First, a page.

Meagan Bailey, MD
Meagan Bailey, MD is an assistant professor of the Department of Neurological Sciences within the movement disorders section. She completed her neurology residency at Wake Forest University Baptist Medical Center before coming to Rush University Medical Center to complete a fellowship in movement disorders neurology.
Her primary research interests are in impulse control disorders related to dopaminergic therapy that are used to treat Parkinson’s disease and other related movement disorders. She has been actively involved in translational research within the laboratory of Celeste Napier, PhD, working with parkinsonian rat models that display impulsivity when given dopamine agonist medications. Her goal is to elucidate the underlying neuropathological changes that occur when these medications are administered as well as to find a treatment for patients who suffer from impulse control disorders.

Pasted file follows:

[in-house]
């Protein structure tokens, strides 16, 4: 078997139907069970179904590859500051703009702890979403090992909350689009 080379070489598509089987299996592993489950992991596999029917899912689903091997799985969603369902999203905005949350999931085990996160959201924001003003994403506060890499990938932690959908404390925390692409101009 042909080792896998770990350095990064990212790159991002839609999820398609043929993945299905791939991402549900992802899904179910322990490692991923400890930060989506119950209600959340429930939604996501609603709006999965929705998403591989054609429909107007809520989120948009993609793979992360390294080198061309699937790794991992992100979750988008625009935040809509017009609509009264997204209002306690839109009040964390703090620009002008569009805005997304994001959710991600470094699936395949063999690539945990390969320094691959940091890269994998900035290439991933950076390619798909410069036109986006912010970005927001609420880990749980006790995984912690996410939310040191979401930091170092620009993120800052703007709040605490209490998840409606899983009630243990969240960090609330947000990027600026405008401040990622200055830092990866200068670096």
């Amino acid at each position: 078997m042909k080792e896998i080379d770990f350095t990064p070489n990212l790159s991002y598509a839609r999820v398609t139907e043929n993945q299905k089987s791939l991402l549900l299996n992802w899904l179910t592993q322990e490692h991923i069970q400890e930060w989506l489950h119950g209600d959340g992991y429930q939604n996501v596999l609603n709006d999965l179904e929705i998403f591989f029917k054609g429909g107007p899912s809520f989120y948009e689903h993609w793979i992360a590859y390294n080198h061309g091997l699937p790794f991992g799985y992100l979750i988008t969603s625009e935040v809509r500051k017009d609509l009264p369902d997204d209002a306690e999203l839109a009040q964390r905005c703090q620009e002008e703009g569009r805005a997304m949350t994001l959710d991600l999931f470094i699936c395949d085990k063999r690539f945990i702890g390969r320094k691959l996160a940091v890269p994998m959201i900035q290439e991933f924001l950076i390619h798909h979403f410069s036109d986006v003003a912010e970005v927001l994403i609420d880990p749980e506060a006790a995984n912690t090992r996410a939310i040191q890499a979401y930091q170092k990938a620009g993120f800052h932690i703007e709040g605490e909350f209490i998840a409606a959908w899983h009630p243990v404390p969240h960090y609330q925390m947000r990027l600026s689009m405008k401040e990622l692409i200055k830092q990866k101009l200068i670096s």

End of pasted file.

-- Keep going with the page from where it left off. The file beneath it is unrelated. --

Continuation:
Torrey Boland Birch, MD
Torrey Boland Birch, MD is an assistant professor in the Department of Neurological Sciences at Rush University Medical Center, as well as the Rush Neurocritical Care Fellowship director. She completed her residency in neurology at Thomas Jefferson University Hospital, along with a fellowship in neurological critical care in the Harvard Medical School/Massachusetts General Hospital and Brigham and Women’s Hospital combined program. She is board certified in neurology with subspecialty certification in neurocritical care. Her interests include subarachnoid hemorrhage, encephalitis, intracerebral hemorrhage, stroke and brain death. She also serves on the Advisory Council for the Gift of Hope Organ & Tissue Donor Network.
Thomas P. Bleck MD, MCCM, FNCS